In this tutorial learn how to install Debian 11 Bullseye. Debian recently released its newest stable version, Debian 11, also known as Bullseye. The latest release includes many updates to Debian’s software packages, including five years of support for its users.
- 2 GHz dual-core processor
- 4 GB RAM (system memory)
- 25 GB of hard-drive space (or USB stick, memory card or external drive but see Live CD for an alternative approach)
- VGA capable of 1024 x 768 screen resolution
- Either a CD/DVD drive or a USB port for the installer media
- Internet access is helpful [optional]
Download the Debian
So first of all you have to download Debian 11 from the official website. It depends on you you want to download the small installation image or the complete installation image.
Make Bootable USB Drive
After downloading the ISO image of Debian 11, you have to make a bootable USB drive. So you can install Debian 11 on your laptop/PC. So you can make the bootable drive using third-party applications or you can also make it by the terminal in the Linux distro.
How to Install Debian 11
So first of all boot your bootable USB or flash drive in your system. There are many ways to boot your USB drive as the first boot device. You have to change some settings in BIOS. After booting your USB drive you will get the installer menu. Here you have to choose the graphical install to install the Debian on your system.
Set Up Language, Location, and Keyboard
1. Start by selecting the language of the installer and the operating system. Find your preferred language and select continue.
2. Next, provide your location. Based on that information, Debian will set up your time zone. In case you cannot find your country listed, select on other for a more extensive list.
3. Continue by selecting the keyboard you will be using.
1. Start configuring the network by giving your OS a name. It is how you and other systems will identify it on the network. To simplify the process, we named the network debian
2. Also, part of configuring the network will be setting up a domain name. Most likely, it will be a word or phrase followed by .com, .net, .org, and so on. In case you are configuring the network for personal use at home, feel free to make up any name or leave it empty.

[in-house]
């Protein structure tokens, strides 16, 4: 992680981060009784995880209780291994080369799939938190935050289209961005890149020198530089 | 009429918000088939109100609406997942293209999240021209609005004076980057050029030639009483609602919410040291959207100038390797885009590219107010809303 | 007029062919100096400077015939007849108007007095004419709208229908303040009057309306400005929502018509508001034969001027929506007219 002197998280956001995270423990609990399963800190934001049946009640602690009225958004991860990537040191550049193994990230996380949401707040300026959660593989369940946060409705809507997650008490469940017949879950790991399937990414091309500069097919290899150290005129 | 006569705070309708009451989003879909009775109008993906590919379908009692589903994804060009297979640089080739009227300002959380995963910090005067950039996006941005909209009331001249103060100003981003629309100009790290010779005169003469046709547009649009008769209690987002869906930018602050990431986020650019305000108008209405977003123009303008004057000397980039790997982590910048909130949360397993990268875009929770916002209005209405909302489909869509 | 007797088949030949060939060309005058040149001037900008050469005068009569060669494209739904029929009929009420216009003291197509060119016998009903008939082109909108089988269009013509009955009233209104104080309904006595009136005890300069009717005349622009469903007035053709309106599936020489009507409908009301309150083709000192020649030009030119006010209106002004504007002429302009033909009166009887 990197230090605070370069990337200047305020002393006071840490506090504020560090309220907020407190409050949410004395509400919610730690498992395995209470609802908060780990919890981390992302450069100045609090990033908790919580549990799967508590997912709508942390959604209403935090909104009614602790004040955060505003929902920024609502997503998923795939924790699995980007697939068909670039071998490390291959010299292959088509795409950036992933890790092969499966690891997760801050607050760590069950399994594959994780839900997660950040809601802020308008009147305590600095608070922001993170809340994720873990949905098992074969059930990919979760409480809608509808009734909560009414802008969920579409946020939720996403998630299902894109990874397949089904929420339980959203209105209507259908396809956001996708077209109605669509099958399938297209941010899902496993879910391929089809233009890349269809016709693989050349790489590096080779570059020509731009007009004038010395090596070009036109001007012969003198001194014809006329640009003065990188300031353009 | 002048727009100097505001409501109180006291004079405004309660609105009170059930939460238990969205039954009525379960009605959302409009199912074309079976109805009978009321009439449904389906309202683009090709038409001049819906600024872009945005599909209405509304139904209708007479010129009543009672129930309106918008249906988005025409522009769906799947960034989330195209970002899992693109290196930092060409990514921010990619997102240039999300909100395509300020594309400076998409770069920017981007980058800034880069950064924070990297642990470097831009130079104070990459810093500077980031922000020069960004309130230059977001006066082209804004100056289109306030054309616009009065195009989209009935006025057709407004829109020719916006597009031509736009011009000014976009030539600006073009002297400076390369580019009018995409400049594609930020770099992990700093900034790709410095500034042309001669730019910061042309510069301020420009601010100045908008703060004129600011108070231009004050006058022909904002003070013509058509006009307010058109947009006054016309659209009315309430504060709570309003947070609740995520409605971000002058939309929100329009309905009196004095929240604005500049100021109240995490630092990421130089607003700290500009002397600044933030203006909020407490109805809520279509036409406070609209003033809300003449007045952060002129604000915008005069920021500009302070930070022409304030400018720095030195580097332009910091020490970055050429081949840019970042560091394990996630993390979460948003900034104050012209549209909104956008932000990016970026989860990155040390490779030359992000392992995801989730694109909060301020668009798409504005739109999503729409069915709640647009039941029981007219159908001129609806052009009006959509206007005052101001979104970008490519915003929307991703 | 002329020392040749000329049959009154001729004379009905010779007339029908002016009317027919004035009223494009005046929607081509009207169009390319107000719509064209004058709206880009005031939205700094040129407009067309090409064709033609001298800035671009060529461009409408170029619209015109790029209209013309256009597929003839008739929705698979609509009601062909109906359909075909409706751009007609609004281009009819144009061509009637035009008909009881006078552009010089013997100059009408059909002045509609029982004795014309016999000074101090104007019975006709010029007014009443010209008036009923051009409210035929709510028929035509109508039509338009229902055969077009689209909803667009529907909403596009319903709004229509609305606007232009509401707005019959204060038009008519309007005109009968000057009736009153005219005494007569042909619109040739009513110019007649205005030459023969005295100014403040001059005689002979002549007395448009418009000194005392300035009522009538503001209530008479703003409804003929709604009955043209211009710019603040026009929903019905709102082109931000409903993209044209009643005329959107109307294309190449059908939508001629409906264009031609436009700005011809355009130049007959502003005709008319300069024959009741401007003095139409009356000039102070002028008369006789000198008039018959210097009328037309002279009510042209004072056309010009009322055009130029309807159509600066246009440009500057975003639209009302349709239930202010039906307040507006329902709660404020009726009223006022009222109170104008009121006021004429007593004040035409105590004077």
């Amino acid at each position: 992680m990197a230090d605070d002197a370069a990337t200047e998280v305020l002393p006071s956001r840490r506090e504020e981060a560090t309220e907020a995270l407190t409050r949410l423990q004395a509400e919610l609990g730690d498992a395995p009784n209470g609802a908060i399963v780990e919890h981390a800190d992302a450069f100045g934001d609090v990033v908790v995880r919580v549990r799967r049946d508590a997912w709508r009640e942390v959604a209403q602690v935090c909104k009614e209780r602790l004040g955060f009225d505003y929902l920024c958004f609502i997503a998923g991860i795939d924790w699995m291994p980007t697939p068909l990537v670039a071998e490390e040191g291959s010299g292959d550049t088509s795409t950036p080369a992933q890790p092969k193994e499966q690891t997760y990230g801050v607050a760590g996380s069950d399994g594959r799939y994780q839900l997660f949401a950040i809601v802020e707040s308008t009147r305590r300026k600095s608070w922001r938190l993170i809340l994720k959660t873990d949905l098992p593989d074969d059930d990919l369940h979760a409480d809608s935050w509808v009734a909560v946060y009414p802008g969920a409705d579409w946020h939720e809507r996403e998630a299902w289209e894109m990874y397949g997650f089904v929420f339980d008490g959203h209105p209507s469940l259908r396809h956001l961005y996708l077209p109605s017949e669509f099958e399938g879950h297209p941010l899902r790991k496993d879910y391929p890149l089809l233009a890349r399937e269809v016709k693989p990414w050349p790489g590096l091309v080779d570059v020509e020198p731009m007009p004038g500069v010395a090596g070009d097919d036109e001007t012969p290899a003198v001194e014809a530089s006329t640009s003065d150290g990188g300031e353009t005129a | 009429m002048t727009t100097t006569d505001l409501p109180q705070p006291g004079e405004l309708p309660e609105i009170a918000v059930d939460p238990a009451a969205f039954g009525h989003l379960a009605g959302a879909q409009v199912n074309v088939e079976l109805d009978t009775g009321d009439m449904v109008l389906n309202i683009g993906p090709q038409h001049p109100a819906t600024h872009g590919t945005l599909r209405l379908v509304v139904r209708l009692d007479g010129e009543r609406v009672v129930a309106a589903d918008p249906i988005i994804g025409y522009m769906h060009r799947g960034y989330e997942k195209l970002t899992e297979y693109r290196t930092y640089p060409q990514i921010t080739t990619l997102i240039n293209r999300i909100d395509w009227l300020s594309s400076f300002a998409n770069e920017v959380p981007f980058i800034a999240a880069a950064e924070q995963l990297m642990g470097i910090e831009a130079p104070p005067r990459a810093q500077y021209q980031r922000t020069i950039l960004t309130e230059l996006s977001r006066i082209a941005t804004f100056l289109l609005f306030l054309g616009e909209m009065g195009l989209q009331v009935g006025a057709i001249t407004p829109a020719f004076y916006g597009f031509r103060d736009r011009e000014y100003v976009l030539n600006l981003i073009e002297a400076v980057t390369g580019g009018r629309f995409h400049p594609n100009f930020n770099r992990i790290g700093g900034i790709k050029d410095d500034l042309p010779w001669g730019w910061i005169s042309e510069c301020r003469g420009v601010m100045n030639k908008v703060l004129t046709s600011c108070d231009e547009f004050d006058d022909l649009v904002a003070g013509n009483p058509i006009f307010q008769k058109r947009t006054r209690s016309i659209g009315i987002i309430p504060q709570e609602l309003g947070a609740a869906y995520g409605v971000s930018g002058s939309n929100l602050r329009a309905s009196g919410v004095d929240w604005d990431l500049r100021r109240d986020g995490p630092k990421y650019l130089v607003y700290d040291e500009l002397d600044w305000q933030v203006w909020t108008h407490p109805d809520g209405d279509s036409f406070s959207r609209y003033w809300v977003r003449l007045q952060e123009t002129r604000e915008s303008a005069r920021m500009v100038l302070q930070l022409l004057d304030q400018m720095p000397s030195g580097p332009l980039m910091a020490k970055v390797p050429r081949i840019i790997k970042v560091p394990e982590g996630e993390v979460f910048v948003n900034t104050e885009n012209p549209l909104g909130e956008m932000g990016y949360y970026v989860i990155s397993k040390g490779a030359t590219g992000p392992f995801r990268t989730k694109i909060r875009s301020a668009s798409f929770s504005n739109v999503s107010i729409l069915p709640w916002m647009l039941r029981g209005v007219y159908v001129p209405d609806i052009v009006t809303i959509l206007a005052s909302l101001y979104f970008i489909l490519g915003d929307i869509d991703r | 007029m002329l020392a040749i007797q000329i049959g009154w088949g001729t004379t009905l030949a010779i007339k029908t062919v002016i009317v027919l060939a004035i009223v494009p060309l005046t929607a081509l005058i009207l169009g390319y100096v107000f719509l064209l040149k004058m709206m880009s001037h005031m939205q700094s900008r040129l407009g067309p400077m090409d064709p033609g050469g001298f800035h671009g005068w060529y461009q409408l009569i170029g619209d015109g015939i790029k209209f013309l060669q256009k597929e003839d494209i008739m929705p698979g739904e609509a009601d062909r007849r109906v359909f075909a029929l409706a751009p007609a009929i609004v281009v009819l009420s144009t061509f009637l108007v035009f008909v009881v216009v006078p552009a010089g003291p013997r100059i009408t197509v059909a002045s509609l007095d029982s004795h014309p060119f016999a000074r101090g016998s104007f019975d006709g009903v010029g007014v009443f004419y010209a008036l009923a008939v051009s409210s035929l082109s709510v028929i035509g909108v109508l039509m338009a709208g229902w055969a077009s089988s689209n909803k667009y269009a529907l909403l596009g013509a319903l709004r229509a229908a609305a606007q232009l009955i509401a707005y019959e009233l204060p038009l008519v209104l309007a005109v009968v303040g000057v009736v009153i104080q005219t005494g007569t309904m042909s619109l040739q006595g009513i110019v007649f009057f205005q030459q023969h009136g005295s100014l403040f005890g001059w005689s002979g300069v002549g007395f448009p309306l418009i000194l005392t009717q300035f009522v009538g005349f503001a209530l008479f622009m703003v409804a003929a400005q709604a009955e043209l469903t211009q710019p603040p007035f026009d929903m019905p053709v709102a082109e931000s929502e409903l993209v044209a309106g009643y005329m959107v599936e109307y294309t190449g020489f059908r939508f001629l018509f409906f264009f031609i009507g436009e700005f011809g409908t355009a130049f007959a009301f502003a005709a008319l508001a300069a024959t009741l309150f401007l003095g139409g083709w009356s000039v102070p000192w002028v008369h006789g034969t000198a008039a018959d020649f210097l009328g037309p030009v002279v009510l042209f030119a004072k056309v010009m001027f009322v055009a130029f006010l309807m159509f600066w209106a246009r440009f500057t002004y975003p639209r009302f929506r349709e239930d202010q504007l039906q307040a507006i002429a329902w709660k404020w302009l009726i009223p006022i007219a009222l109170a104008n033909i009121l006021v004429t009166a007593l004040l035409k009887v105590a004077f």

Set Up Users and Passwords
1. The next step is to set up users and passwords. Start by creating a root password. Make sure to include letters, numbers, punctuation, and both lower and upper case characters. The more complex your password is, the less likely you are to have security breaches in the future.
2. Then, create a user for non-administrative activities. Type in your full name (or at least your first name) and click Continue.
3. Now next, create a user name for non-administrative account. The username should start with lower case letter and click Continue.
4. Just like the root, the user accounts require a strong password. Create a password for the new user and re-enter it to verify.
Partition Disks For Debian 11
1. To partition disks, you first need to decide whether you want the installer to guide you through partitioning or if you prefer to do it manually. Generally, we recommend choosing the method: Guided – use entire disk.
2. Select the disk which you want to partition. Be aware that all data on the drive will be erased.
3. Then, partition the disk using the scheme you are comfortable using. For new or inexperienced users, it is best to go with the default scheme of all files in one partition.
4. The installer will show you an overview of the disk configuration. Check the settings and click Continue if everything is as you want it.
5. Confirm the changes to disks by selecting Yes and select Continue.
6. The installation will start.
1. To configure the package manager, your system needs to be connected to the internet. If it is connected, select Yes and click Continue to use the network mirror.
2. Select whether you want to participate in a package usage survey. If you select Yes, distribution developers will run automatic submission scripts on your machine. The survey will provide information about the most used packages. Otherwise, choose No to keep that information private.
3. Then, the installer will prompt you to provide a location and the Debian package repository URL.
And then you have to select the best Debian archive mirror.
4. Next, select the software you want to have pre-installed once you power up the system. If you want a Graphical User Interface, select XFCE. Also, it is a good idea to install standard system utilities and any other software you may require. Once you have selected all the software, click Continue.
5. If Debian is the only operating system on your computer, you can safely install the GRUB boot loader on the hard disk, as suggested.
6. The following window will ask you to specify the device on which to install the boot loader. Select /dev/sda unless you want to enter the device manually.
7. You have finished setting up and installing Debian 11, Bullseye. Select Continue to reboot the system.
Start Up Debian 11
1. As a result, the GNU GRUB bootloader will open, from where you can select to start up Debian GNU/Linux.
2. The system will prompt you to log in with the user account you have created. Provide the user name and password and sign in.
3. All done! You should now see the Debian desktop screen. This confirms you have successfully installed Debian 11 Bullseye on your machine.
With this step-by-step tutorial, you have installed Debian 11 Bullseye on your system. Next, you may want to look into our other guides for installing software on Debian or learning how to use some of its most popular commands.
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